The move from that of a televised anime series to an OAV format did its fair share of good for the crew of Black Lagoon. By allowing them to work without worrying about censorship, they could get the violence as visceral and hyper-sexualized as possible and create a no holds bar bloodfest the likes of which anime has rarely had before. Going into this, it should be perfectly evident from the name what you’re in for: A tale of carnage caused by everyone’s former guerilla warfare enthusiast maid, Roberta. And boy does it deliver.
Our tale starts with a public bombing orchestrated by a contracted group of US Marines killing the head of the Lovelace family in Venezuela, leaving the family heir Garcia orphaned and under the care of his maids. At this point, we also learn of Roberta’s career prior to her joining the Lovelace family as a maid, where she was a revolutionary in a group that ruthlessly killed anyone that got in their way. After the marines kill the head of the family, Roberta goes to Roanapur for revenge in what is easily the most entertaining OAV series to come out in recent memory.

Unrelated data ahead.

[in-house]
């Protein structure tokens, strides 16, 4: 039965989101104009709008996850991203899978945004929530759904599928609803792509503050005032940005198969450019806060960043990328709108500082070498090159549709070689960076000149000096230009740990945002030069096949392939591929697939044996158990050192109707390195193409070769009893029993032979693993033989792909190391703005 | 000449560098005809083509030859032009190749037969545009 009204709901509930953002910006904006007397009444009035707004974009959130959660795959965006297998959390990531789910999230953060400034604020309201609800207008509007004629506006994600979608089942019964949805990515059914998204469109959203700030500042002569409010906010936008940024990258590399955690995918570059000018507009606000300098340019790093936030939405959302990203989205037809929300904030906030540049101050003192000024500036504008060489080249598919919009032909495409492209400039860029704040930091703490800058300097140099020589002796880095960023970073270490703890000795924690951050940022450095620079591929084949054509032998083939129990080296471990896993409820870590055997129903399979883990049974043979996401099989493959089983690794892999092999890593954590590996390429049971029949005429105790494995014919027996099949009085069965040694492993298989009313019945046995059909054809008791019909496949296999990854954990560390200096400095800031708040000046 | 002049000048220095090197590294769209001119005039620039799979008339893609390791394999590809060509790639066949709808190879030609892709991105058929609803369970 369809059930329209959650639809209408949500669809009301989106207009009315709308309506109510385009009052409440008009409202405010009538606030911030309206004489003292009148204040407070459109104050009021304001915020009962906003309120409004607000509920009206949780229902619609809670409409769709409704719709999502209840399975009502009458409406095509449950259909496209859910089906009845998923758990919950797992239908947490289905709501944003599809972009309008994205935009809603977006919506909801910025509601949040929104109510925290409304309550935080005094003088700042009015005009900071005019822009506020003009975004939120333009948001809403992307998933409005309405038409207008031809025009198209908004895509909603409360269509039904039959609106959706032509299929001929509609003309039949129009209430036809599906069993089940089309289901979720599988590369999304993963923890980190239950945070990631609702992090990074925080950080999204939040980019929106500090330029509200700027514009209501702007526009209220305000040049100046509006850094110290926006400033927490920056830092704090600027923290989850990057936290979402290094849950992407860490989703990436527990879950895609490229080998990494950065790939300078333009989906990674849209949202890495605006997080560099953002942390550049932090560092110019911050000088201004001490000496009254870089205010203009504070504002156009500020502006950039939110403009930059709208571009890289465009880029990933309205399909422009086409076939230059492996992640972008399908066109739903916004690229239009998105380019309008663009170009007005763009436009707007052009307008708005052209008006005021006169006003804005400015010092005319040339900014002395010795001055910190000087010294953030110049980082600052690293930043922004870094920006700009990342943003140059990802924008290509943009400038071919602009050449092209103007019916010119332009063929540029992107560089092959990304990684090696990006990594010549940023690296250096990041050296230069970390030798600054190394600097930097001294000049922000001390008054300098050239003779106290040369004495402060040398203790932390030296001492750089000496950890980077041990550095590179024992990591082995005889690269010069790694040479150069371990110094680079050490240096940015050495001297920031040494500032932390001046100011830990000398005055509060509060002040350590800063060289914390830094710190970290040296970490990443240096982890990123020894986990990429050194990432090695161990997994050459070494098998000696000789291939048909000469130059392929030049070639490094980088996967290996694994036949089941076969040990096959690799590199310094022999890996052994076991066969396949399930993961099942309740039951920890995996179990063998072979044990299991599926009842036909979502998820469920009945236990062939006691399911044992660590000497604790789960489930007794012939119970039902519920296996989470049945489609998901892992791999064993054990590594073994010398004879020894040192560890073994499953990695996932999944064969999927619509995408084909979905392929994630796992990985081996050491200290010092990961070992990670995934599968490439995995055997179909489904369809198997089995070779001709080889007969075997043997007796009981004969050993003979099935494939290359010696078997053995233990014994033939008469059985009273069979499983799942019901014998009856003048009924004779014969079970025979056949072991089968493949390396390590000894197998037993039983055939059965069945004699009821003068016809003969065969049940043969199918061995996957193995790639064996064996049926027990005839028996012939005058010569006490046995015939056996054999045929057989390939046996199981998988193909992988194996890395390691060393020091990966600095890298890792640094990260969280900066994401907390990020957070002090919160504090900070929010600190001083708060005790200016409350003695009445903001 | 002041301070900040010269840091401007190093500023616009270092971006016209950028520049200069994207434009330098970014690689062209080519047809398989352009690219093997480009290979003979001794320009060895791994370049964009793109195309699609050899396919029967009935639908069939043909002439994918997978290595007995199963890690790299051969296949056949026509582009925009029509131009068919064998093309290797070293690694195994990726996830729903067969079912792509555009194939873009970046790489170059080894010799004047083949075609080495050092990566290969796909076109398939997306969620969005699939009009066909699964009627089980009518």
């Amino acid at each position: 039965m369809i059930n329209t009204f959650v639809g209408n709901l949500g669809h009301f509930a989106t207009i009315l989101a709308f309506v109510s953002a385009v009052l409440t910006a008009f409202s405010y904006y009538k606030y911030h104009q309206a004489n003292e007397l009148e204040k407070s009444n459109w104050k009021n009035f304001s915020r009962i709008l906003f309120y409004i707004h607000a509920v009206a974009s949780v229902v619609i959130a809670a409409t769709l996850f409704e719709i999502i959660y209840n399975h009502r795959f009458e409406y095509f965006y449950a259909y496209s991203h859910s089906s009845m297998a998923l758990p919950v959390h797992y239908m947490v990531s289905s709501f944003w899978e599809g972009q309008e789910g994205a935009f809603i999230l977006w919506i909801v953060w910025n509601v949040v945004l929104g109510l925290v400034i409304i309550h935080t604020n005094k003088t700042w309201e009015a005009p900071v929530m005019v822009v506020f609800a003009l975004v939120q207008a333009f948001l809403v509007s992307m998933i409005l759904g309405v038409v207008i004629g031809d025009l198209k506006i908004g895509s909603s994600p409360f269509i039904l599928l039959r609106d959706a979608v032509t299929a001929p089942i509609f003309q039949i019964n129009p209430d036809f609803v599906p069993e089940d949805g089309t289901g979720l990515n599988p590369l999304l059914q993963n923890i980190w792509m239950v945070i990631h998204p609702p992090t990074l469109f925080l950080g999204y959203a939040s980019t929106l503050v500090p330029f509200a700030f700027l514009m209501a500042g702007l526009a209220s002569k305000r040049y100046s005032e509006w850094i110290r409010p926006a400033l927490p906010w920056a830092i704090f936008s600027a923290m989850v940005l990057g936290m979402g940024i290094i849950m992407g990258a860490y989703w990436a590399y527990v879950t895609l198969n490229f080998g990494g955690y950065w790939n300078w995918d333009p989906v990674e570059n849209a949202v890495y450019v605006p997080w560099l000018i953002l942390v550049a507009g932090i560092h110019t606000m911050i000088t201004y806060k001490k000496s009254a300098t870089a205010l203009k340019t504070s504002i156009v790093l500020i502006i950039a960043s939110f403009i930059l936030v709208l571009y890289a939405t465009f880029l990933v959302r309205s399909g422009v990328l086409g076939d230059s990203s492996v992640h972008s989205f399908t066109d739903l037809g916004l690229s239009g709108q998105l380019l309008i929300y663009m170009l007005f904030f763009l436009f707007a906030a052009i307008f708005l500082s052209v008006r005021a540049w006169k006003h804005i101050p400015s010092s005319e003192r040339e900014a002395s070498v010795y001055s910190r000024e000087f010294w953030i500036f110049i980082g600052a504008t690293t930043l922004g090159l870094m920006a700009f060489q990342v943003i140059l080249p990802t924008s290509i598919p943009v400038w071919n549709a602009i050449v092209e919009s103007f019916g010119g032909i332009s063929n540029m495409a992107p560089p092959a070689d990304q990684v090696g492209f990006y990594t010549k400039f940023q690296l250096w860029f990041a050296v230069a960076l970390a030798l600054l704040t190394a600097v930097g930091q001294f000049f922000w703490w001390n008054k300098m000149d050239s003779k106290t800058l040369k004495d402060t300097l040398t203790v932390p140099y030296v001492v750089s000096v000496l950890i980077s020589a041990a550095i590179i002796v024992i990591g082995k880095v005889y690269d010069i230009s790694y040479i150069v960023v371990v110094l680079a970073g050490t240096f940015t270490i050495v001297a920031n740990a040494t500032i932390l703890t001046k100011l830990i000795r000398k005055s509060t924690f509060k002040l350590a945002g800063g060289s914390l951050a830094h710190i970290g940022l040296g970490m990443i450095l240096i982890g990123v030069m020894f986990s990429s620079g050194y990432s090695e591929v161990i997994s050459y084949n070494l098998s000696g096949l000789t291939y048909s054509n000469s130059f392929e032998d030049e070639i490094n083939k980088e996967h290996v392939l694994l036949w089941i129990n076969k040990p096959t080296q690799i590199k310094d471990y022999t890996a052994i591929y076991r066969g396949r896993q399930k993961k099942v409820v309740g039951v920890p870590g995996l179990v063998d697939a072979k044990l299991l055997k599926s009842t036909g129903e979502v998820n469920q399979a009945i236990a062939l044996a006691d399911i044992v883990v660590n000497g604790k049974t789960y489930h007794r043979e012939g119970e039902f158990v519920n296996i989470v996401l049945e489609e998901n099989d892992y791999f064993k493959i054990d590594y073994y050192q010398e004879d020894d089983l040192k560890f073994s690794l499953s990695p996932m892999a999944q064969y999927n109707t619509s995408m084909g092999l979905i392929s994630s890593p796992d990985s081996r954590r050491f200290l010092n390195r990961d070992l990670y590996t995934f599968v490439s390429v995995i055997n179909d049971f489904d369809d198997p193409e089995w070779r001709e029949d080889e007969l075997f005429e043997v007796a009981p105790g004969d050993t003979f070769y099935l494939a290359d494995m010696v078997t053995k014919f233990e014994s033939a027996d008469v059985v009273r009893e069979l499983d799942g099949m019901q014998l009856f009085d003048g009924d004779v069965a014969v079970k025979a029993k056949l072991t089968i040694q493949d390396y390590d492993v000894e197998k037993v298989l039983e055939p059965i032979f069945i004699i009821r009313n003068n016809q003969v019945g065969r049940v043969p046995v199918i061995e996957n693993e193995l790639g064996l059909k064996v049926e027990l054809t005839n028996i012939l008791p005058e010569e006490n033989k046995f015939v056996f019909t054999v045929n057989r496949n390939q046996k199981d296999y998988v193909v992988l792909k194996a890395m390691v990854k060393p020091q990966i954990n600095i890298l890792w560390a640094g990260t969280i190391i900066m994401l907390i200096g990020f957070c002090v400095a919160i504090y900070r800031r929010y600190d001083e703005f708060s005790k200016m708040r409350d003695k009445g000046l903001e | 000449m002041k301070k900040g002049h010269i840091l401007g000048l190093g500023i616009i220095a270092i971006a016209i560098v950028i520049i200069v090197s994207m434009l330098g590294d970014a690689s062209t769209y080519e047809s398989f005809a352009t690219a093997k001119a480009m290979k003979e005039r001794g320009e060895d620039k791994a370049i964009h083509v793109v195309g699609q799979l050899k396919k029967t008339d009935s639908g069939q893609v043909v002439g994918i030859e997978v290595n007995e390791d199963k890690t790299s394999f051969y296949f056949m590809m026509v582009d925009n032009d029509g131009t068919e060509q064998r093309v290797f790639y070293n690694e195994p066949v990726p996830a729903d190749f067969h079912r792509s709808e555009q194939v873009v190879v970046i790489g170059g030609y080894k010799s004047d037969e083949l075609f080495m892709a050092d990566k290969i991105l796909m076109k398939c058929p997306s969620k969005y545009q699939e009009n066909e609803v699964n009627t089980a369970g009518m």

Roberta’s Blood Trail follows the titular supersoldier maid on her quest for vengeance, involving everyone in Roanapur and several outside forces in a drug fueled battle that could escalate in an all out war to end all that Roanapur is. It’s not a complex story that’ll shake the very foundation of storytelling, but it has its fair share of intrigue, particularly with Rock participating and running the course of actions from the sidelines. Revy and co take a back seat to Roberta as far as plot focus go, and it ends up all the better for doing so.